In the Netflix movie 1922 we see the father and the son eat dinner right after talking with the sheriff about the missing wife.
I noticed that they were holding knives in their right hands and forks on their left. Then the father finished cutting up a piece of steak maybe, before switching the fork to the right hand. I wouldn't have though much about it if the son didn't do the same.
Was it a common practice back in 1920s for people to keep switching knives and forks while eating?
After seeing the numerous comments posted to this question, I would like to point out one thing: I know that most people are right handed and it would make sense for the dominant hand to exert force to cut the food using the knife, so it is logical for the knife to be held by the right hand and the left hand transfers the food from the plate to the mouth, which is a simpler task compared to cutting up food.
I also should point out that, from where I come from, we only use the right hand to transfer food from the plate to the mouth for cultural/religious/transitional reasons. But the majority of the foods don't require cutlery (or if it does require, people use their bare hands anyway) -- again, that is from where I come from, but some do use cutlery, and when they do, they use hold the knives with the left hand and spoon/fork with the right hand for the reasons above.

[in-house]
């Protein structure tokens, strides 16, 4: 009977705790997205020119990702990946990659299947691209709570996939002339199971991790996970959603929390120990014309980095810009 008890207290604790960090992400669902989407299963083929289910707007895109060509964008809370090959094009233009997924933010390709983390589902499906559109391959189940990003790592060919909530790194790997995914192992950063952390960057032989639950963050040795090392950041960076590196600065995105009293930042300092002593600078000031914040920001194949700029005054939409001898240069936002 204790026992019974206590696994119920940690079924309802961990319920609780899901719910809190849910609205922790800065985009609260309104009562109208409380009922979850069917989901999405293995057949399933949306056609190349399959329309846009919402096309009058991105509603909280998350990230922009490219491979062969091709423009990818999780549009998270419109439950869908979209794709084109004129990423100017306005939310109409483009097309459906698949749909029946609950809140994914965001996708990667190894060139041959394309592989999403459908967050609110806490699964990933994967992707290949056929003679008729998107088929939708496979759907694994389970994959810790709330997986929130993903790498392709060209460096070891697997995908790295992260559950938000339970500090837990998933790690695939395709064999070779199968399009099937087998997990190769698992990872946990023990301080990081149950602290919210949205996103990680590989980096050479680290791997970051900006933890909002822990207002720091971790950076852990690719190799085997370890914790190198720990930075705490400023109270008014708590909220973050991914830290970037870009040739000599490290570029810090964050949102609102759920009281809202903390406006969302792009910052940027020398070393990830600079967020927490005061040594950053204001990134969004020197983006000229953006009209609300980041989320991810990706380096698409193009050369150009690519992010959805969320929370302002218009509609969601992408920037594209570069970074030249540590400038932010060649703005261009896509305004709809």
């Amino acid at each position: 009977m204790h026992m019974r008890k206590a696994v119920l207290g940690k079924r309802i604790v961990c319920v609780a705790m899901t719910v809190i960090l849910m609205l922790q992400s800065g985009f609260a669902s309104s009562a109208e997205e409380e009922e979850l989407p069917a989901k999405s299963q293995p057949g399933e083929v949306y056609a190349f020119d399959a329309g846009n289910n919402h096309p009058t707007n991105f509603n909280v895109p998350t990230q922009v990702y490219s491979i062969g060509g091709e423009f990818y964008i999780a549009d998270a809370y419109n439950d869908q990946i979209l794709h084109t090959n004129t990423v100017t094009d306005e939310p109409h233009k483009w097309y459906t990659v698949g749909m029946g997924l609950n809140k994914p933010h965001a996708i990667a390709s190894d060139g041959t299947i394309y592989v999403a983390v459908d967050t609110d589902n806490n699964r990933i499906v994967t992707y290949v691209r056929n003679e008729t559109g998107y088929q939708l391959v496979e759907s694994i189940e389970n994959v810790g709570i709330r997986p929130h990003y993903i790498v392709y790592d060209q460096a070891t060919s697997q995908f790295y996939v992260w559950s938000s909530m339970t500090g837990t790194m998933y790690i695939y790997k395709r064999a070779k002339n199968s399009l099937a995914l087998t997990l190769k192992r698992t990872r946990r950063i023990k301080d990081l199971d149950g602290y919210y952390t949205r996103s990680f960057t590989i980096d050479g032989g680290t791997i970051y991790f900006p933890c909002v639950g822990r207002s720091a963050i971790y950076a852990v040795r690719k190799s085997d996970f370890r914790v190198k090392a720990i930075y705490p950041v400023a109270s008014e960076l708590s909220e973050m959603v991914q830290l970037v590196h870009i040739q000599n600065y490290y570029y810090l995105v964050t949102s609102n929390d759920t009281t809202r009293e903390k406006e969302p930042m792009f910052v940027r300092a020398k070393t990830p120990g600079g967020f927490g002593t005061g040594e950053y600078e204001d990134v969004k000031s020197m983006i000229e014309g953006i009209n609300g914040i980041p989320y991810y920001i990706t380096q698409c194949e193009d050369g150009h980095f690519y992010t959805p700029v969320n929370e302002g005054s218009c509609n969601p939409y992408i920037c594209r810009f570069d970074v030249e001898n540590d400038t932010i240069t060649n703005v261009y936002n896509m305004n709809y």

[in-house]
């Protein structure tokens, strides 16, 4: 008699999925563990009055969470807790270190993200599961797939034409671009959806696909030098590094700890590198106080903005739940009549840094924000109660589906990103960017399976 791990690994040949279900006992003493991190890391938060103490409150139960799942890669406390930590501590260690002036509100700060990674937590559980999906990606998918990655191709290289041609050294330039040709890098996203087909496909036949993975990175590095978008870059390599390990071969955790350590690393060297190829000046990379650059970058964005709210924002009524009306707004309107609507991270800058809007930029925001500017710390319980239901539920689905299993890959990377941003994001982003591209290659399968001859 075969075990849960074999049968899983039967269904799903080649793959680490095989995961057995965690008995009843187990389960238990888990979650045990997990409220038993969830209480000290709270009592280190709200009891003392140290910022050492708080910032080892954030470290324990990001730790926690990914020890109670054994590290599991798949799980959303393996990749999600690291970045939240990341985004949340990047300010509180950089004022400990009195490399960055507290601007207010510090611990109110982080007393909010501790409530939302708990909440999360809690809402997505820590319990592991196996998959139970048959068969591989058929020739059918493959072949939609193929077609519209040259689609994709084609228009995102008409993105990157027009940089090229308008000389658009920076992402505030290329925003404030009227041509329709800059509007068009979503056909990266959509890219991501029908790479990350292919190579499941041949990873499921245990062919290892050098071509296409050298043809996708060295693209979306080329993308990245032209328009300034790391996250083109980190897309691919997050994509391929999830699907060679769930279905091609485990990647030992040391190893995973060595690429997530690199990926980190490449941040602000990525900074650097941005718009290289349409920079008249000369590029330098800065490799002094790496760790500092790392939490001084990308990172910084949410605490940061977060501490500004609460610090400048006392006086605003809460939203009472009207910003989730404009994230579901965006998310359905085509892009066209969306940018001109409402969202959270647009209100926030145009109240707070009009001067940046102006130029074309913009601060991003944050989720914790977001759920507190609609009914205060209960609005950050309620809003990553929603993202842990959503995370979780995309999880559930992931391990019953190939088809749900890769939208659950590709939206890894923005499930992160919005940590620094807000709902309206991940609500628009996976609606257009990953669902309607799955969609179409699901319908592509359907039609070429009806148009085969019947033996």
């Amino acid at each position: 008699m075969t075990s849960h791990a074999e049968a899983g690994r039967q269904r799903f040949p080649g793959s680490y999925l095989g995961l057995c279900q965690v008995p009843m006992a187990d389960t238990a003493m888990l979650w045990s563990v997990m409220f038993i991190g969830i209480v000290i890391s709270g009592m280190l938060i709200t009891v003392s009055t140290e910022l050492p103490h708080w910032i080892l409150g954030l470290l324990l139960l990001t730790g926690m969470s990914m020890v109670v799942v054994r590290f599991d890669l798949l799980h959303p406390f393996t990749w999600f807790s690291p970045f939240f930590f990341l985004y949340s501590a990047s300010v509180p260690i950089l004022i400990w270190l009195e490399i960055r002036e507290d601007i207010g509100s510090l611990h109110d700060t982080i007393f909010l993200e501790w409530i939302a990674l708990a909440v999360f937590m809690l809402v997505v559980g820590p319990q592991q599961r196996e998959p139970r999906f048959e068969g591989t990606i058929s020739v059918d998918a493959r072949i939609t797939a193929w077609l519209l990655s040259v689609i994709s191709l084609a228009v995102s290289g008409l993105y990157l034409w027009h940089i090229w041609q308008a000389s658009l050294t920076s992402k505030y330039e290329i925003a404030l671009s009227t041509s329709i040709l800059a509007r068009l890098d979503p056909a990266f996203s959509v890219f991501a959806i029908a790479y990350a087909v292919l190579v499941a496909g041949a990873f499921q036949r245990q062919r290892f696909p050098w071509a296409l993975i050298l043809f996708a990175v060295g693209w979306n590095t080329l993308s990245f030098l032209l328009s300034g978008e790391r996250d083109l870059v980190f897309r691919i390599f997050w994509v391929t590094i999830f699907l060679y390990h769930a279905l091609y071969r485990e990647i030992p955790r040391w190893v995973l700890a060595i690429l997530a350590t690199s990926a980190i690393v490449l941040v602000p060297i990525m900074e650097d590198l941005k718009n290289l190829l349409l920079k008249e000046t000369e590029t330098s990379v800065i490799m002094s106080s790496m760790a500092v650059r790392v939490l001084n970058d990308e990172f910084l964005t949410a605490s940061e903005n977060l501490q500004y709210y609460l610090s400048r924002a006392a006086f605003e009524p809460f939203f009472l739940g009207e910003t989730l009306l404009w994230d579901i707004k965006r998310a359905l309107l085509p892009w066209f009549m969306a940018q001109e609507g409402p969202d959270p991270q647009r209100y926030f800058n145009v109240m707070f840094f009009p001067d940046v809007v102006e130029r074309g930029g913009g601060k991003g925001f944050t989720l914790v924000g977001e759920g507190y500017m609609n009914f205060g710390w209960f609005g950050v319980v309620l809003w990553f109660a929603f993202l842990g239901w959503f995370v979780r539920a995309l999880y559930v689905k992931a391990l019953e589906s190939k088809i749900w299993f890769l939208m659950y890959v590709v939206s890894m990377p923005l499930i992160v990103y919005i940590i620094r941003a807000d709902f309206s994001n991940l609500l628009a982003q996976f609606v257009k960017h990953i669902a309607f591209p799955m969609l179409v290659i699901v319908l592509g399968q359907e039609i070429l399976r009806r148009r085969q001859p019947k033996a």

Now some "modernized" people follow the European style strictly, meaning: knives only in the right hand and fork on the left hand. But they are looked down by the majority of the our society for using the wrong hand to eat. Some of the "modernized" people will appease both parties, by holding the knives with their right hand, and right after cutting up the food, they switch fork to the right hand so that only the "righteous" hand does the feeding, and it's a win-win.
That last part is what triggered me to ask the question, because that's just what happened in the movie. Although, I doubt that the father and son switched forks to their right hand for social or religious reasons. Maybe it's something to do with something else.. I don't know.